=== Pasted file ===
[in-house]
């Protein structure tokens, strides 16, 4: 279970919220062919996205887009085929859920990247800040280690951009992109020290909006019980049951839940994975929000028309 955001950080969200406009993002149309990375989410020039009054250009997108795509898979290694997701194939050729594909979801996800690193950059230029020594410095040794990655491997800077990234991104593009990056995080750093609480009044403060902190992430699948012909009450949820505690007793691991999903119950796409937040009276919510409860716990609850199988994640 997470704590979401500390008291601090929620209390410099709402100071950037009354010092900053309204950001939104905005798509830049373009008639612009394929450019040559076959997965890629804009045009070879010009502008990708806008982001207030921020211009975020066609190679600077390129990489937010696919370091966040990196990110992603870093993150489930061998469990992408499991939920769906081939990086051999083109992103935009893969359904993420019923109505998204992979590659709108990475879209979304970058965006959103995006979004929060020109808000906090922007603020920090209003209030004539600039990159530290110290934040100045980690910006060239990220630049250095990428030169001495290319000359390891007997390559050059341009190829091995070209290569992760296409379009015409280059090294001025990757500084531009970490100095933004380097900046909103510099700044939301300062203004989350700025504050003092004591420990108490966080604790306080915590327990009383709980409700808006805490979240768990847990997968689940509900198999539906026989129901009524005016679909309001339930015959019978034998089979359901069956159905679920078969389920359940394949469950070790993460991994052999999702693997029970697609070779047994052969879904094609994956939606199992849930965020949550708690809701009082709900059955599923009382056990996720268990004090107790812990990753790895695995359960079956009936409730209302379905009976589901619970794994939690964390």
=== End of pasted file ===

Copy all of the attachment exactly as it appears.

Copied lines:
[in-house]
């Protein structure tokens, strides 16, 4: 279970919220062919996205887009085929859920990247800040280690951009992109020290909006019980049951839940994975929000028309 955001950080969200406009993002149309990375989410020039009054250009997108795509898979290694997701194939050729594909979801996800690193950059230029020594410095040794990655491997800077990234991104593009990056995080750093609480009044403060902190992430699948012909009450949820505690007793691991999903119950796409937040009276919510409860716990609850199988994640 997470704590979401500390008291601090929620209390410099709402100071950037009354010092900053309204950001939104905005798509830049373009008639612009394929450019040559076959997965890629804009045009070879010009502008990708806008982001207030921020211009975020066609190679600077390129990489937010696919370091966040990196990110992603870093993150489930061998469990992408499991939920769906081939990086051999083109992103935009893969359904993420019923109505998204992979590659709108990475879209979304970058965006959103995006979004929060020109808000906090922007603020920090209003209030004539600039990159530290110290934040100045980690910006060239990220630049250095990428030169001495290319000359390891007997390559050059341009190829091995070209290569992760296409379009015409280059090294001025990757500084531009970490100095933004380097900046909103510099700044939301300062203004989350700025504050003092004591420990108490966080604790306080915590327990009383709980409700808006805490979240768990847990997968689940509900198999539906026989129901009524005016679909309001339930015959019978034998089979359901069956159905679920078969389920359940394949469950070790993460991994052999999702693997029970697609070779047994052969879904094609994956939606199992849930965020949550708690809701009082709900059955599923009382056990996720268990004090107790812990990753790895695995359960079956009936409730209302379905009976589901619970794994939690964390």